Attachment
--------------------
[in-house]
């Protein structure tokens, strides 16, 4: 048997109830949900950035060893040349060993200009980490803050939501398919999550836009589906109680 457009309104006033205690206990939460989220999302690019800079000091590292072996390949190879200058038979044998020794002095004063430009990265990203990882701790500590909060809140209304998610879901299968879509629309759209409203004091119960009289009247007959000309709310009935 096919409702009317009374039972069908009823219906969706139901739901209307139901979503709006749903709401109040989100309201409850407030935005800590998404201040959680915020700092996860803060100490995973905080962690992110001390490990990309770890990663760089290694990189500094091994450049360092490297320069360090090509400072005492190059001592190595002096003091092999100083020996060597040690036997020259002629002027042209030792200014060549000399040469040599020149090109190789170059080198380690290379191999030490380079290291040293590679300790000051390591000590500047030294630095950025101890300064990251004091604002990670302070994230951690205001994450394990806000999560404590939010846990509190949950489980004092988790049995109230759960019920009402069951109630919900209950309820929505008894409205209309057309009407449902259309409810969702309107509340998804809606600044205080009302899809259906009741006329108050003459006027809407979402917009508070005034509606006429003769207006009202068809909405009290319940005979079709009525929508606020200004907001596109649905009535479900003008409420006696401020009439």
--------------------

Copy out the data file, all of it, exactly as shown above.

[in-house]
């Protein structure tokens, strides 16, 4: 048997109830949900950035060893040349060993200009980490803050939501398919999550836009589906109680 457009309104006033205690206990939460989220999302690019800079000091590292072996390949190879200058038979044998020794002095004063430009990265990203990882701790500590909060809140209304998610879901299968879509629309759209409203004091119960009289009247007959000309709310009935 096919409702009317009374039972069908009823219906969706139901739901209307139901979503709006749903709401109040989100309201409850407030935005800590998404201040959680915020700092996860803060100490995973905080962690992110001390490990990309770890990663760089290694990189500094091994450049360092490297320069360090090509400072005492190059001592190595002096003091092999100083020996060597040690036997020259002629002027042209030792200014060549000399040469040599020149090109190789170059080198380690290379191999030490380079290291040293590679300790000051390591000590500047030294630095950025101890300064990251004091604002990670302070994230951690205001994450394990806000999560404590939010846990509190949950489980004092988790049995109230759960019920009402069951109630919900209950309820929505008894409205209309057309009407449902259309409810969702309107509340998804809606600044205080009302899809259906009741006329108050003459006027809407979402917009508070005034509606006429003769207006009202068809909405009290319940005979079709009525929508606020200004907001596109649905009535479900003008409420006696401020009439």